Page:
Tuesday, June 10, 2008


The American media, rarely known for in-depth investigative reporting, has jumped on the popular bandwagon by crucifying an esoteric group of demonized investors: speculators. Speculators have been blamed for the housing bubble, the rise in oil prices, the collapse of the mortgage market, and other market calamities without much clarity on just how this vaguely defined group has single handedly caused such pain. CNBC, while recently indicting speculators for the volatility and spikes in the oil market, defined “speculators” as institutional and pension fund investors. Lets further elucidate the parties that comprise these investor classes.

Institutional investor is a broad term used to generally classify mutual funds, exchange traded funds (ETFs), endowments, and hedge funds. While some of these groups are private investors with broad investment authority, the majority can be classified as conduits for individual investors to participate in global markets. It seems hardly sensible to castigate individuals for attempting to diversify their portfolios and participate in one of the best performing asset classes of this decade through mutual funds and ETFs. The dramatic growth in natural resources and commodity funds has been a result of their strong recent performance and the endless promotion of these asset classes by the “seers” on CNBC and other media outlets.

Pension funds are a dying breed in America with the dominant trend towards self directed retirement plans such as 401(k) accounts and IRAs. Many of the remaining pension plans cover unionized workers in the airline or automotive industries along with public service employees such as teachers, fire fighters, and police. I challenge any politician to inform these highly mobilized groups that they are going to impair their retirement security by prohibiting the pension trustees from diversifying into alternative asset classes. Without obfuscating the truth, these bureaucrats will suffer a short and unheralded career as their constituents swiftly removed them from their post.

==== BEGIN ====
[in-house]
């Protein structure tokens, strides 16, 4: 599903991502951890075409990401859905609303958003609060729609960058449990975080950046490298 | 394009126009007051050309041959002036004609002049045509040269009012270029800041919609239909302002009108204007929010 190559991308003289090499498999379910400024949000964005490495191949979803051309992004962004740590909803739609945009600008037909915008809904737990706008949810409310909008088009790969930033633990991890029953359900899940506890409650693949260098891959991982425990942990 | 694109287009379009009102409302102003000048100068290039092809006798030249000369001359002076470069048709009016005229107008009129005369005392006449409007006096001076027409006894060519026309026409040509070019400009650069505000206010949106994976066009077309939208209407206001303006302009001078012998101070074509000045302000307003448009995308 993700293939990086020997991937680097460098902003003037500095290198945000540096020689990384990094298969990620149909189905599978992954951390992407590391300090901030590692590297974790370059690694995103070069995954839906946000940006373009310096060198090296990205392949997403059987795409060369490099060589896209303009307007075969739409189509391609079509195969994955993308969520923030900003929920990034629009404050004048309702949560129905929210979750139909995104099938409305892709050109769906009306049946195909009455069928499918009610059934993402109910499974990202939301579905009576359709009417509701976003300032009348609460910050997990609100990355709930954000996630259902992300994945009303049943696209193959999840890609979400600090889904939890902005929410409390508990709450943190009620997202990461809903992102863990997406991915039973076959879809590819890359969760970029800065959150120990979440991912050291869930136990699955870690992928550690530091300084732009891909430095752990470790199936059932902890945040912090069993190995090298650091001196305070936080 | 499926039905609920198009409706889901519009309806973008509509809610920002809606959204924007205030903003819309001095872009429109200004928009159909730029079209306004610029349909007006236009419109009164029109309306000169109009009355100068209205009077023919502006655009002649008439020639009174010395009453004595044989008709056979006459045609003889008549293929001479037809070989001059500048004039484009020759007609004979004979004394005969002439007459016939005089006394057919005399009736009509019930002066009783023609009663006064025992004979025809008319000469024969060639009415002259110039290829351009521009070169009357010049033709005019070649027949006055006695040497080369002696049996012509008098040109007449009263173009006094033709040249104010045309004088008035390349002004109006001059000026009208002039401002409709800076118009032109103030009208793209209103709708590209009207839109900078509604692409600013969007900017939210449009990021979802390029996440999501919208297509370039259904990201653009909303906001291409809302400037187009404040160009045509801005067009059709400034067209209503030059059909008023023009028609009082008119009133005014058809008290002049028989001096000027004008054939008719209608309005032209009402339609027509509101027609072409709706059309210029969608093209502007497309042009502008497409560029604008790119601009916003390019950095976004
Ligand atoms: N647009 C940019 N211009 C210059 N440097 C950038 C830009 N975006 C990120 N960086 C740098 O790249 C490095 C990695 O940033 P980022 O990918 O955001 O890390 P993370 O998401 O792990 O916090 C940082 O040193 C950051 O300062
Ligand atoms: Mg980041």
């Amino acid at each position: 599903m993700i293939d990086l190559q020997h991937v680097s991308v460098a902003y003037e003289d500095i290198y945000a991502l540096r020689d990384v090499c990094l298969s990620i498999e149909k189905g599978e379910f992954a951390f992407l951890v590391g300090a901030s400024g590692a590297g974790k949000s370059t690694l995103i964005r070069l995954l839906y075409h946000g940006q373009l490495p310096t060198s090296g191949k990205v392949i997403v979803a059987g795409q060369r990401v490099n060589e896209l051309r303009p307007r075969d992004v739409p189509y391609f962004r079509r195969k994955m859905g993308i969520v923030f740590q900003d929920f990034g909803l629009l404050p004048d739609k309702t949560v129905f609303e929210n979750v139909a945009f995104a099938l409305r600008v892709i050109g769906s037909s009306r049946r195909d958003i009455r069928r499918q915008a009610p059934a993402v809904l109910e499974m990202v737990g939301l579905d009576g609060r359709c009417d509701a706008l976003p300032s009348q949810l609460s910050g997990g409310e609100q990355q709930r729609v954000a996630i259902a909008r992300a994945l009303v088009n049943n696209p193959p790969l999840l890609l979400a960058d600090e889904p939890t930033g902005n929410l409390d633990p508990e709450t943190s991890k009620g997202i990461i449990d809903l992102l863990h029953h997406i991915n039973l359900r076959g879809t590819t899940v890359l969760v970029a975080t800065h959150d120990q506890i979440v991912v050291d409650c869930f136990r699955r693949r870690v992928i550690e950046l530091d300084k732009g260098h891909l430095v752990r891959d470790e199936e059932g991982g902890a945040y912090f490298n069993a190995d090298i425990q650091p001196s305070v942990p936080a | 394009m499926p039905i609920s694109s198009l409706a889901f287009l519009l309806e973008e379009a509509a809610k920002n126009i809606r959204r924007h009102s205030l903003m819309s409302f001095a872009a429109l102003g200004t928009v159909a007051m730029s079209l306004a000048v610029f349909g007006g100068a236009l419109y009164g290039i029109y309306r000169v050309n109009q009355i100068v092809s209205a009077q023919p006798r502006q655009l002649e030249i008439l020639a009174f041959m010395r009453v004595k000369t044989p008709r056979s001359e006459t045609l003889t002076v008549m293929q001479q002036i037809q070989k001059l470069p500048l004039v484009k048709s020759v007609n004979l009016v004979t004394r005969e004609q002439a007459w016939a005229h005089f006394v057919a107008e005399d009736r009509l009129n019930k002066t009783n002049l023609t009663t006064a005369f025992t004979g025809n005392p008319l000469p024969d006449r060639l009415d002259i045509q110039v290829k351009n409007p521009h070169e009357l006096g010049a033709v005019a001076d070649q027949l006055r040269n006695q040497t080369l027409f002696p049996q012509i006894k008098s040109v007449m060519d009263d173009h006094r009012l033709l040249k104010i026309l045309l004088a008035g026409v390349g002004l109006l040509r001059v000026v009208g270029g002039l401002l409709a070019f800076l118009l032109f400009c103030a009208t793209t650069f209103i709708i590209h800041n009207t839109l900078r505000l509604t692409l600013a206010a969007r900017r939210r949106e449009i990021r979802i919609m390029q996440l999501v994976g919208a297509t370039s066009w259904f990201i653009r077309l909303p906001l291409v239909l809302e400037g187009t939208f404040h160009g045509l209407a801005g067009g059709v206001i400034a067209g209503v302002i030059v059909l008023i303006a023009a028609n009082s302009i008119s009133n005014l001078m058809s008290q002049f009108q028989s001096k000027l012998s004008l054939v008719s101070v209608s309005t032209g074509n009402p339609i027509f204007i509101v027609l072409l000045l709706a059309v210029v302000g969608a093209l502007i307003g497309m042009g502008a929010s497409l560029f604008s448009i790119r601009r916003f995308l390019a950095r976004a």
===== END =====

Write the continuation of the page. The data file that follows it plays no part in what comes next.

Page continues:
It appears much more expedient to cast negative aspersions on “speculators”, which is as ill conceived in the public psyche as the more favorably cast “middle class”, rather than identify the market participants that transact in these markets. The sacred middle class, the object of affection of all political aspirants, can seldom be divorced from the demonized speculators as they benefit directly from the speculators’ actions as their investment agent. Without a scapegoat, however, the politicos and pundits would have to introspectively reflect on their own actions (e.g. excessive expansionary monetary policy, failure to develop a comprehensive energy policy, tax advantaged treatment of housing speculation, etc) and their role in the current "crisis".

In my next post, I will discuss how speculators cannot possibly have the influence on oil and gasoline prices that the media suggests. Check back soon!